We were all in a bedroom, Stephanie, me and one other friend with some of the boys. One boy, a man really, started kissing Stephanie. I thought she liked it, she seemed to. So me and my other friend left, it was late probably four or five so we went into another bedroom and fell asleep. An hour or so later I woke up to Stephanie’s voice, “No, no” she said. I turned to my friend, I was frozen, her eyes were wide, also frozen. It happened so quickly, really all I heard were a those no’s and then a short moan and it was over.
I’ve thought back on this moment so many times, I’ve had visions of myself getting up and eviscerating him. Scratching his eyes out with my stumpy finger nails. Stamping his testicles with my prom heels. I’ve thought about the various weapons I could have used to crack his head open and then drag my friend out into the night, to safety. I’ve thought about the numbers I could have called, my sister, other friends. But I didn’t do any of those things I lay there like an animal, like a cow. Unable to comprehend what was happening. In the morning another boy drove us home. For a few days I couldn’t believe life was going on as normal. Why hadn’t my parents figured it out? Why weren’t the police breaking down the door to take me away? How could I still be getting up and going to class. I still don’t understand that.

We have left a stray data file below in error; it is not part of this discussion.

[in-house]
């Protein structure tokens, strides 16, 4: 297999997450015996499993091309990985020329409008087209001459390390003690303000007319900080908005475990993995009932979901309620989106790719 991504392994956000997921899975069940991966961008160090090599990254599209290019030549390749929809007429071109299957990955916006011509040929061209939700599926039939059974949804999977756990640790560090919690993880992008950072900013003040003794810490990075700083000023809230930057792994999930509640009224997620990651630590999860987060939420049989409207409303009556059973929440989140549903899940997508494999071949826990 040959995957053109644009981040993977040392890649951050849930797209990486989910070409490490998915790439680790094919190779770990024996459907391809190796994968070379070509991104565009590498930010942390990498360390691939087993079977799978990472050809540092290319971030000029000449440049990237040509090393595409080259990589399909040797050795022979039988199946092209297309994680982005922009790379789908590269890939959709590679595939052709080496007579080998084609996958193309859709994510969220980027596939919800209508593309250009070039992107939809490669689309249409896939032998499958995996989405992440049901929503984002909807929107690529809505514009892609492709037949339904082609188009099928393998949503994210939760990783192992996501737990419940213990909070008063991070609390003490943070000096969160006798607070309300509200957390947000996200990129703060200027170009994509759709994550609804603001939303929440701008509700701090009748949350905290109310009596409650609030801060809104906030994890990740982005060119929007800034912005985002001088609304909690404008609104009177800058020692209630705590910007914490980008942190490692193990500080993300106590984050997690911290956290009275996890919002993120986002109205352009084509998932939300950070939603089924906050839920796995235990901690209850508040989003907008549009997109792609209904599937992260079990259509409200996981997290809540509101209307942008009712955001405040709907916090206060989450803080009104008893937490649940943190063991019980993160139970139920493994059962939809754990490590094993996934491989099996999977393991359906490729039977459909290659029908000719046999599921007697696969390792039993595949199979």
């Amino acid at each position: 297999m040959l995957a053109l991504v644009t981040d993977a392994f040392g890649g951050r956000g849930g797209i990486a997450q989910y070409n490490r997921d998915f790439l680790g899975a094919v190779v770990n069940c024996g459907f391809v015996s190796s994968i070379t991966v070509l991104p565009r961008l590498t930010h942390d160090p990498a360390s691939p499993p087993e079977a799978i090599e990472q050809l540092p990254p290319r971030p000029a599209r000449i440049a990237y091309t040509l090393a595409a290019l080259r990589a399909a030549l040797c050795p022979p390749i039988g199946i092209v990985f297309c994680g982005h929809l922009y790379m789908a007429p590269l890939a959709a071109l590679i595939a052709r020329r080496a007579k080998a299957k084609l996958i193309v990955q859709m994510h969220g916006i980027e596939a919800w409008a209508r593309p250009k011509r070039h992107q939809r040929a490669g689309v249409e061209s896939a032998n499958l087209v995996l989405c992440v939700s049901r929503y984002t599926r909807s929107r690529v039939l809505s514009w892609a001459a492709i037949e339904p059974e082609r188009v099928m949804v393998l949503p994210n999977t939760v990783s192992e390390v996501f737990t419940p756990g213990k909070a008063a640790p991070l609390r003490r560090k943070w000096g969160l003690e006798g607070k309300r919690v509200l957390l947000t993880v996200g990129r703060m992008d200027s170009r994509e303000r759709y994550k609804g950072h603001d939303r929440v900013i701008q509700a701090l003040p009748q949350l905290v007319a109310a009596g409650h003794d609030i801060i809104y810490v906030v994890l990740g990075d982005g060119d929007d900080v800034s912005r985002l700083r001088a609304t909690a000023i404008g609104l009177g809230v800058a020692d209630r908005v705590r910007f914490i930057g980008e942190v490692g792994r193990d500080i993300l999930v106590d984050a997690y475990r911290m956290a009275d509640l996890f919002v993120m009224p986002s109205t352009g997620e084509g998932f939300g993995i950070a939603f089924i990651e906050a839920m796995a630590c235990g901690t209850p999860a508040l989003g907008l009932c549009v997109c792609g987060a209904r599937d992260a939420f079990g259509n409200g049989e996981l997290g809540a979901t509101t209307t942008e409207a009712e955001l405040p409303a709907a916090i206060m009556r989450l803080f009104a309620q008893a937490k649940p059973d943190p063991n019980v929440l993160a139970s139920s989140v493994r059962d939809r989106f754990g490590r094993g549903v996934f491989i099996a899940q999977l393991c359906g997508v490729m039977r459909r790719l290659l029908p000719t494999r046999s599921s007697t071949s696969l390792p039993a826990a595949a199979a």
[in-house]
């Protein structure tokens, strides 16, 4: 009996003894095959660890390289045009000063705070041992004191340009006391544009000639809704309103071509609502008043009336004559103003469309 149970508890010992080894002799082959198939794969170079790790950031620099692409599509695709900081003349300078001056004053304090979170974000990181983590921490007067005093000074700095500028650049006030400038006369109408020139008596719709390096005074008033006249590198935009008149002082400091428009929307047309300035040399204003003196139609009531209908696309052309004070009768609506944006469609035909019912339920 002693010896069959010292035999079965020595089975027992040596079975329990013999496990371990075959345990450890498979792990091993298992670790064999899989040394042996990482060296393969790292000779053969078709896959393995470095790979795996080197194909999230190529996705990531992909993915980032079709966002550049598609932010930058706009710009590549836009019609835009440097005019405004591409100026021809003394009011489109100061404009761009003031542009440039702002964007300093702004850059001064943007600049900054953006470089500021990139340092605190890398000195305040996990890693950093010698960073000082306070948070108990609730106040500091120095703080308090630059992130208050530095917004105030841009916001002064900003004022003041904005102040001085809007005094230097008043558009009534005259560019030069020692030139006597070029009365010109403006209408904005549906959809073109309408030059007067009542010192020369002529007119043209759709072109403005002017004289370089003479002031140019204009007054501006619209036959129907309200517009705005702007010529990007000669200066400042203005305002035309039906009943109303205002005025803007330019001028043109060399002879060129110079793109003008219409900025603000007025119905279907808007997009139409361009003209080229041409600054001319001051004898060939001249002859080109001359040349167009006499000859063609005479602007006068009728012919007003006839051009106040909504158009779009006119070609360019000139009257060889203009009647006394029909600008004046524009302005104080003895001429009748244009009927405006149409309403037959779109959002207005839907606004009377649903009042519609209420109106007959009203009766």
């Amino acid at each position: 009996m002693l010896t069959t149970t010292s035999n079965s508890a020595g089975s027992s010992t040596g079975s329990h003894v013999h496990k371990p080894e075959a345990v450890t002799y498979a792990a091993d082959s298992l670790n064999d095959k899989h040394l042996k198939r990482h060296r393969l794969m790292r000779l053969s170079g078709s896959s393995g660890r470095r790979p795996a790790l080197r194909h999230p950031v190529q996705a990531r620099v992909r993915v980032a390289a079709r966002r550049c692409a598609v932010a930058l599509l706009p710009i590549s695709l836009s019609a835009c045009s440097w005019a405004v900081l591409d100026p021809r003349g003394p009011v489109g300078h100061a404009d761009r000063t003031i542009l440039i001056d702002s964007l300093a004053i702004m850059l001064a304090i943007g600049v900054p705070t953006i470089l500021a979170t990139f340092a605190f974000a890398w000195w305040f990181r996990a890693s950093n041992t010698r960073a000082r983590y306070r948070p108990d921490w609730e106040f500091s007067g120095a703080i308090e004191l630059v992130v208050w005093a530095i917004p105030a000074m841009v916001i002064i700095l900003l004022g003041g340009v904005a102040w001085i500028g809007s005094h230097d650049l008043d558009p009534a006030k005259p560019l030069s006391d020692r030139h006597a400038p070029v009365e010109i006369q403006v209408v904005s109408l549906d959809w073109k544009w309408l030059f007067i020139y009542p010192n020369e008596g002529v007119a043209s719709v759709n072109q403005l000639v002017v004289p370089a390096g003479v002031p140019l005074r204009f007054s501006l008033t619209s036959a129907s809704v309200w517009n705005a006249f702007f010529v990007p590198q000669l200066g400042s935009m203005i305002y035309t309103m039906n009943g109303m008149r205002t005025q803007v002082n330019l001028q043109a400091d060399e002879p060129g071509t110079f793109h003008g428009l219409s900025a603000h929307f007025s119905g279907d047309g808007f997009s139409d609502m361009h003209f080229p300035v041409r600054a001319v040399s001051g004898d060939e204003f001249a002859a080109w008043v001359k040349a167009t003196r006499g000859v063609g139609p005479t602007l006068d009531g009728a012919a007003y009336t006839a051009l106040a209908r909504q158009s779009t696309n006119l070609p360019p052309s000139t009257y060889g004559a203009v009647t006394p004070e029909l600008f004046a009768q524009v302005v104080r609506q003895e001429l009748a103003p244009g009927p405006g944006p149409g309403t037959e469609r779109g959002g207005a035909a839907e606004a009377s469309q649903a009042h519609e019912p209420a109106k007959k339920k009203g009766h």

I talked about it a few times with my other friends but after few weeks it became taboo. Stephanie wore sweat pants for two weeks and then she became herself again, at least on the outside. I never talked to her about it, I never apologized, I was too cowardly even to do that. We stayed friends for a while, but we were never as close again. I don’t know if she blames, I would understand if she does.
Years later while working at a coffee shop one of my co-workers told me that another co-worker had been raped the night before. I was so angry, I started shaking, all the walls closed in on me. It was like it happened again at that moment. I’d let it happen again.
*name has been changed